Nothing much to do today. There are seeds to put in when the moon is again waxing, but until then I think we can safely take a day to go and play.


Deborah ....hoping to make a pilgrimage to Raintree and check some of our favorite mushroom spots on the way ....which are probably too cold for `shrooms


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Chicken Wire Cage?

Post  JenniferS on 4/16/2010, 6:24 pm

Deb - i was loooking at your first post there with the chicken wire cage around your garden... is it just chicken wire bent into a square or is there some sort of frame? Do you just lift it off when you want to get in? Our property is unfenced right now I and I am concerned for Deer and maybe squirrel - I wonder if that would keep them out? Looks like a great idea!!

Jennifer

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Re: The Toy Box

Post  Lavender Debs on 4/20/2010, 9:58 am

Jennifer I will try to get a better post for you when I get home from school today (4/20) but here are the basics.

The base of the chick wire (smaller mesh then chicken wire) cage is a 2" x 2" x 4' frame that fits over the SFG. It is held on with a set of hinges. You can see this frame in many photos. It is leaning against the fence behind the garden. The chick wire is stapled to the frame. The top of the cage is zip-tied (the bright colors) to the sides of the cage. (that might not make sense without a pic and I am running late) My husband used to make frameless rabbit hutches and used the same idea for this. The top and sides overlap about 10 inches and are zipped at both edges (this isn't translating well is it?)

The top is covered with a sheet of plastic because the PNW is more likely to have drowning rain then frost in the spring. The plastic was to keep the garden less wet.

That is the short, rushed version. I have way better pics of the cage before it went on the garden but am out of time this AM.

Deborah ....hope to be back by about 3:30 PM

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By the light of the moon

Post  Ray'ssfg on 4/23/2010, 12:04 am

Hi Deb I do enjoy reading your posts and seeing the pictures of your garden.

I will be interested to follow your progress with planting by the moon. I started a couple of months ago and definately seeing a difference in spinach and silver beet. I planted both in the moon time and some a week later. Probably about 20% better growth at this stage. I put in some turnip, raddish and lettuce seed last sunday, the first 2 correctly by the moon and lettuce not, to see if there was a difference. Turnip and raddish up in 2 days and no sign of the lettuce yet. Planted more lettuce last night in the correct moon time. Will keep you posted.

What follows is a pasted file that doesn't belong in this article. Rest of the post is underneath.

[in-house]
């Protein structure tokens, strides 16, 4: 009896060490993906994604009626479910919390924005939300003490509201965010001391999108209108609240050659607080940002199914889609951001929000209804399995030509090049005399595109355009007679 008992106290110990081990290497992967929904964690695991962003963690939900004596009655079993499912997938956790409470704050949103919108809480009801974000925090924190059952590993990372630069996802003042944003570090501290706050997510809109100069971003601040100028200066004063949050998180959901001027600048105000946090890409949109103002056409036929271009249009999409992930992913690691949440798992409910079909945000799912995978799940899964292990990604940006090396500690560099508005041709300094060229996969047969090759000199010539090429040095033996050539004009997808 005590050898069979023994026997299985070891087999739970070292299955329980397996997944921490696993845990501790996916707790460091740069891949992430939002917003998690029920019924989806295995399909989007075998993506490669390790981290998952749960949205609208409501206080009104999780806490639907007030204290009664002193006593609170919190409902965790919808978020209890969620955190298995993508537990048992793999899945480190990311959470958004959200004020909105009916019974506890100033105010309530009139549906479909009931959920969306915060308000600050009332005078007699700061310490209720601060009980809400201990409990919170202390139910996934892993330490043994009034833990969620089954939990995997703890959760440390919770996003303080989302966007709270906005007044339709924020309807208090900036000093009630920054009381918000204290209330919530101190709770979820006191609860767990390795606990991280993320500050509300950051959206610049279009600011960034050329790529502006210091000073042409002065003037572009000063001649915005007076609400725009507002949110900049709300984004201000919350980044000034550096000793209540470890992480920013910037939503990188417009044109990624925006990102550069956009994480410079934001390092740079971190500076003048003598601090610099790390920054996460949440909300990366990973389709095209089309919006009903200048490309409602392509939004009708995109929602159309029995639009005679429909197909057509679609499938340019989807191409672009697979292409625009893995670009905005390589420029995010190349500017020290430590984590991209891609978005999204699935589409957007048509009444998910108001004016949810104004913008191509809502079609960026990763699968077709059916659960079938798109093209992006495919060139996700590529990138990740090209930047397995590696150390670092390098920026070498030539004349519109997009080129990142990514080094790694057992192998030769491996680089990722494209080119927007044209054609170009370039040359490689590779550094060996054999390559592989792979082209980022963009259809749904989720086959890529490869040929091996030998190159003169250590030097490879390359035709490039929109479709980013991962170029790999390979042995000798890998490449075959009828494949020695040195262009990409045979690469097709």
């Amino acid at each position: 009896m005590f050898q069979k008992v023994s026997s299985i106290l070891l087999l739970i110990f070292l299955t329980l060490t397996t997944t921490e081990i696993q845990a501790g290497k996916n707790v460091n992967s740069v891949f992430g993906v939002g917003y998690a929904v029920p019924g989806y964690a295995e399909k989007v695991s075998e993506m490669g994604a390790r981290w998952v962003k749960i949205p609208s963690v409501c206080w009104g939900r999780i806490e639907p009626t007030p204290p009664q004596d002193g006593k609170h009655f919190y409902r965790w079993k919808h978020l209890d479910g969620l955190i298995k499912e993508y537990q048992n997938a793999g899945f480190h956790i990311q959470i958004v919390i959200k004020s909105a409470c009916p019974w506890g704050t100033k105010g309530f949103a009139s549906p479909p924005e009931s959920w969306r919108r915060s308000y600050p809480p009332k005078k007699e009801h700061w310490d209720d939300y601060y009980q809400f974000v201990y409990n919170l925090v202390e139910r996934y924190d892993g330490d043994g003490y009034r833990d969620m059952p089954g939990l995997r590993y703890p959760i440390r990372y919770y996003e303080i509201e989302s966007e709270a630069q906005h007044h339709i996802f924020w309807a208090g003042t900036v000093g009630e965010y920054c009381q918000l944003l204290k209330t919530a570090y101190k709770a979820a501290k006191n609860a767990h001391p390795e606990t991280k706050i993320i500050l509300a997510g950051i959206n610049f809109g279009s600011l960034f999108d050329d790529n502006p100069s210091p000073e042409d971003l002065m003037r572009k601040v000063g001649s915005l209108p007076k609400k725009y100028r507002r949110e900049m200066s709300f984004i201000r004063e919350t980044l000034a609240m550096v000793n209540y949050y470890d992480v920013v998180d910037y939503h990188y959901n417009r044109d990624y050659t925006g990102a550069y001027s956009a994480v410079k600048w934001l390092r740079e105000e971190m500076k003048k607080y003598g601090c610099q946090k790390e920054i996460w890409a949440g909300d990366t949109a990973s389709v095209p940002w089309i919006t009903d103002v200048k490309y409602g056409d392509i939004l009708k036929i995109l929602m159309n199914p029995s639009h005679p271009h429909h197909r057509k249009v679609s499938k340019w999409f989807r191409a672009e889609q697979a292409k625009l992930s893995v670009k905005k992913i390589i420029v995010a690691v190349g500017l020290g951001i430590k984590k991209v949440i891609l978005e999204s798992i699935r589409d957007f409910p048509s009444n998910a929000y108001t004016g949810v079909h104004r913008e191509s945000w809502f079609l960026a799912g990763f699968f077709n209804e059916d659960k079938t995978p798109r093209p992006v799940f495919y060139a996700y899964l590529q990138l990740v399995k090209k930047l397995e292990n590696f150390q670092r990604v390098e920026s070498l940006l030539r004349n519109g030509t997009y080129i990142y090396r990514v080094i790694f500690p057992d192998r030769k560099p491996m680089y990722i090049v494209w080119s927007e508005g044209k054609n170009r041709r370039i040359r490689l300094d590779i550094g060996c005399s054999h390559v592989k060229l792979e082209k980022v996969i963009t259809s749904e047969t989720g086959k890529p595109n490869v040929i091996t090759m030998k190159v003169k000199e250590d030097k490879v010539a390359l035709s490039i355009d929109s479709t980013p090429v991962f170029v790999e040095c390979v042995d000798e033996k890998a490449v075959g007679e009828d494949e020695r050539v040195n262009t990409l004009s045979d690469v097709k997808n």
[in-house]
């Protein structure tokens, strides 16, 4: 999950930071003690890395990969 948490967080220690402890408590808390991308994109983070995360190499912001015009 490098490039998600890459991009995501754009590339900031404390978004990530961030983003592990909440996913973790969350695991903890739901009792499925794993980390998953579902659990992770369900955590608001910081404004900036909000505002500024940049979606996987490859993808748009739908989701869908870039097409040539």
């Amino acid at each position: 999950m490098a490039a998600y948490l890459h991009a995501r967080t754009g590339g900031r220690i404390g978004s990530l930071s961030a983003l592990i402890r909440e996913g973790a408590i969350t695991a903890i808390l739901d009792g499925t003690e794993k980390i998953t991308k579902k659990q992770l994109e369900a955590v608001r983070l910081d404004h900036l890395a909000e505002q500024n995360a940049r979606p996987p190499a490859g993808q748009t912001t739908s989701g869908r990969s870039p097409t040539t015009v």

Ray

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Re: The Toy Box

Post  Lavender Debs on 4/23/2010, 8:02 am

Thanks for the encouragement Ray. I did the same (planting two root crops and a lettuce) because I really want to see if there is a discernable difference. I put in beets and carrots correctly by the moon phase and a lettuce. The beets and carrots are up and growing. The lettuce, not so much. As of yesterday I saw one tiny sprout.

This week (the waxing quarter just before the full moon is for vegetables that produce seed within the fruit (beans, squash, etc). I had only two squares left in the garden that now hold beans and some onion transplants. The poor onions. It is neither root crop time nor transplant time. If I get any cippolinie onions at all it will be because Elohim has mercy on the oppressed. It is about a month too early for beans, don't know what I was thinking about with those but I have enough seed to replant at the right time. However, I don't have more squares and told my Ray that I wouldn't need more until the end of May.

Deborah....wanting to click on over to your page and check on your tomatoes AND ate my FIRST GARDEN SALAD yesterday! Whoot!

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Pink Moon, blossoms

Post  Lavender Debs on 4/24/2010, 12:23 pm

There is an icy chill blowing in from the Bearing Sea. At nearly 9 AM in late April I want to wrap one of Rudy Valentine’s fleece blankets around my shoulders when I step out the door. I worry that readers are going to believe that it never warms up in the PNW. I suspect that when the air is warm and fragrant, alive with birdsong instead of howling wind in my ears I become busy with puttering rather than picture taking. Days like today compel me to fill a mug with java and sit close to the warm bellies of sleeping puppies.